Dark Money Investigations

'Crimes' committed by Brexit campaigners? One extraordinary coincidence offers a new clue

Did Vote Leave abuse the rules to 'spend as much as necessary' to win? We've uncovered a small but revealing error which calls into question all their denials.

Adam Ramsay Peter Geoghegan
Adam Ramsay Peter Geoghegan
27 March 2018
Chris Wylie.jpg

Cambridge Analytics whistleblower Chris Wylie gives evidence in the House of Commons today. Image, House of Commons.

In April 2016, Aggregate IQ was a tiny digital services firm working out of a cramped office in British Columbia, Canada. The company had no web presence and no obvious track record. Yet over the final two months of the Brexit campaign, several pro-Leave campaign groups (Vote Leave, the DUP, Veterans for Britain – and bizarrely, a 23 year old fashion student named Darren Grimes) would spend over £3.5m with Aggregate IQ.


Speaking in parliament today, Cambridge Analytica whistleblower Chris Wylie said that all these Leave groups were working together – and breaking the law. “This must be co-ordination,” he told MPs. Under British law, there are strict campaign spending limits, and groups that ‘work together’ have to pool their spending under one combined cap.

But the various Leave groups all declared their spending with AIQ separately, and claim that the firm treated them as separate clients, without co-ordinating their campaigns. This allowed them to throw dramatically more cash than would othewise have been possible into winning the knife-edge Brexit referendum.

We now know that AggregateIQ and Cambridge Analytica – the firm behind Trump’s campaign which has been accused of a massive Facebook data breach – are closely intertwined. AggregateIQ developed the very election software that Cambridge Analytica sold for millions of dollars during the 2016 US presidential election. This raises the possibility that AIQ – the company that Vote Leave spent some 40% of their cash with – was using data illegally harvested from Facebook.

Jeff Silvester chief operating officer at AIQ said: “AggregateIQ works in full compliance within all legal and regulatory requirements in all jurisdictions where we operate. AggregateIQ has never managed, nor did we ever have access to, any Facebook data or database allegedly obtained improperly by Cambridge Analytica.”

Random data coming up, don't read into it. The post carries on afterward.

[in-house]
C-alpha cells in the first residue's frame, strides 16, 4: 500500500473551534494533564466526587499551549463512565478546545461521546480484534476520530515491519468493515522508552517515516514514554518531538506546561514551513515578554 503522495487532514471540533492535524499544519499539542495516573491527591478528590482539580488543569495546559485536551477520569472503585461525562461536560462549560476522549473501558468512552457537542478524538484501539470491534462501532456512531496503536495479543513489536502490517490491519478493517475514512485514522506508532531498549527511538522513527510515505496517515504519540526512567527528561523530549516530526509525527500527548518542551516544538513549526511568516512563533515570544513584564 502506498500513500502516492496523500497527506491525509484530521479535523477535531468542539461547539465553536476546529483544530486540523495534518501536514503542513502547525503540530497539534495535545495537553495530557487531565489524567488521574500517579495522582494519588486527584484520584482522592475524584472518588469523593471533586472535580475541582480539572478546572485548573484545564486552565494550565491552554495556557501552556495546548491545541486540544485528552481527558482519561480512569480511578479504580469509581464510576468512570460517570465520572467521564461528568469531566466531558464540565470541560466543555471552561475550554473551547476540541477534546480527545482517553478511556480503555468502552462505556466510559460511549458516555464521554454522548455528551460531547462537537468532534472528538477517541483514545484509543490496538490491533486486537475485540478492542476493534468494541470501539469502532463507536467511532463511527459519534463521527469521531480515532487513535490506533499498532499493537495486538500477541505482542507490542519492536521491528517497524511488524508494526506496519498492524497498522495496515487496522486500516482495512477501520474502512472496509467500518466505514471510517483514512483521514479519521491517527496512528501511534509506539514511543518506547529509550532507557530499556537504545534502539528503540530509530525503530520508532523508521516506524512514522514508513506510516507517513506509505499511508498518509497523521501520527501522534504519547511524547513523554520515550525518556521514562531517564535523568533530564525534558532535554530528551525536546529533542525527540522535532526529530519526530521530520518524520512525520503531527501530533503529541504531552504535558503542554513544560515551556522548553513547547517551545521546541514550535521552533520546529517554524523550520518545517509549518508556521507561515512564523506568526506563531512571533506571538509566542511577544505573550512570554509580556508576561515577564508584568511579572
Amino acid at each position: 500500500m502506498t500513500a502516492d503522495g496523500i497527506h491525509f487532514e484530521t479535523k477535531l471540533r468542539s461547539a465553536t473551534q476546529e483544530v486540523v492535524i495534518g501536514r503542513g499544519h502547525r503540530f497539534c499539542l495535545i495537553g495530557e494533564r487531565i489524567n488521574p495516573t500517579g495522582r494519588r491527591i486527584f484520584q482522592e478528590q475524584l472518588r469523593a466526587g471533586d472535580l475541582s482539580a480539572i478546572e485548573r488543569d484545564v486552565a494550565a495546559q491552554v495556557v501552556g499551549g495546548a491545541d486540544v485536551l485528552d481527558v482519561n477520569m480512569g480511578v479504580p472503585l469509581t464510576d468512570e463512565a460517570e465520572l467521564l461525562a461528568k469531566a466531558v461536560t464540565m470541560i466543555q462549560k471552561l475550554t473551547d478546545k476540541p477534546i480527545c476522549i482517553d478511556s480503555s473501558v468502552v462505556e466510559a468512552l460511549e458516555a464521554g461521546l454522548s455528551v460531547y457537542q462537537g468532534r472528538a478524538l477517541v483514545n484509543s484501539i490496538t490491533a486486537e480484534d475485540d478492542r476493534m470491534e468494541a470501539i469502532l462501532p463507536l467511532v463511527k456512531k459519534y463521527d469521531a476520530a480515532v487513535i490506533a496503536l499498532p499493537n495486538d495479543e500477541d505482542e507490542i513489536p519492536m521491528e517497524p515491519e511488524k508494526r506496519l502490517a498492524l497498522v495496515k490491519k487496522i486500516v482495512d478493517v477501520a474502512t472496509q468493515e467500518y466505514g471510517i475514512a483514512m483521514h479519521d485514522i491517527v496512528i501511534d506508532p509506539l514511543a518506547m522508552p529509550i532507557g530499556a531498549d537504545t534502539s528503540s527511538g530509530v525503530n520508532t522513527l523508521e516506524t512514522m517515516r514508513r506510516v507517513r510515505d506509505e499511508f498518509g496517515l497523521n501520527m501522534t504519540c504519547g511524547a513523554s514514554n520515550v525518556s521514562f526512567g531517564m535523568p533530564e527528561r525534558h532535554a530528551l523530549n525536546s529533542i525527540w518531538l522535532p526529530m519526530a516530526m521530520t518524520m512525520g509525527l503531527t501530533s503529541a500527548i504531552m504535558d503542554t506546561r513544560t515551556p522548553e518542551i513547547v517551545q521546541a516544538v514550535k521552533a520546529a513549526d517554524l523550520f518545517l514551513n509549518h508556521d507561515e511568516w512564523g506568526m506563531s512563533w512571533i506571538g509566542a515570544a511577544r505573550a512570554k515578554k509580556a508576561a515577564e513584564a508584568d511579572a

A strange new coincidence

openDemocracy has been reporting evidence that Leave groups were working together for months. Last year we revealed exactly how Vote Leave took advantage of loopholes in electoral law to funnel £625,000 to the 23-year old fashion student Darren Grimes. Grimes ran a campaign called BeLeave. Another whistleblower, Shahmir Sanni, has now revealed that BeLeave was run from Vote Leave’s offices, and had no control over the sudden, massive £625,000 donation, all of which was spent directly with AggregateIQ.

Now, openDemocracy has uncovered more information that casts serious doubt on Vote Leave’s contention that Grimes’s BeLeave was a separate campaign. Vote Leave and Darren Grimes made the very same mistake on their returns to the Electoral Commission.  

Vote Leave and Darren Grimes made the very same mistake on their returns to the Electoral Commission 

In all, the various Leave campaigns sent 14 invoices to AggregateIQ for digital campaigning and marketing work worth over £3.5m. The DUP and Veterans for Britain correctly listed AIQ’s address in their returns. But Vote Leave and Darren Grimes both listed the exact same incorrect address. And Darren Grimes’s signature doesn’t even appear on the invoice.

Speaking today, SNP MP Martin Docherty-Hughes said that this was further evidence of Leave groups working together: “It can only be explained by one person filling out multiple forms for different groups, and making the same mistake...The case that senior Leave members have to answer becomes more serious by the day.”

Cambridge Analytica whistleblower Chris Wylie has called for a parliamentary inquiry into whether the Leave campaigns broke UK electoral law by co-ordinating. Not least because the idea of joint working was actually proposed in public by leading Brexiteer Steve Baker (now Theresa May’s Minister for Brexit) in February 2016, four months before the referendum.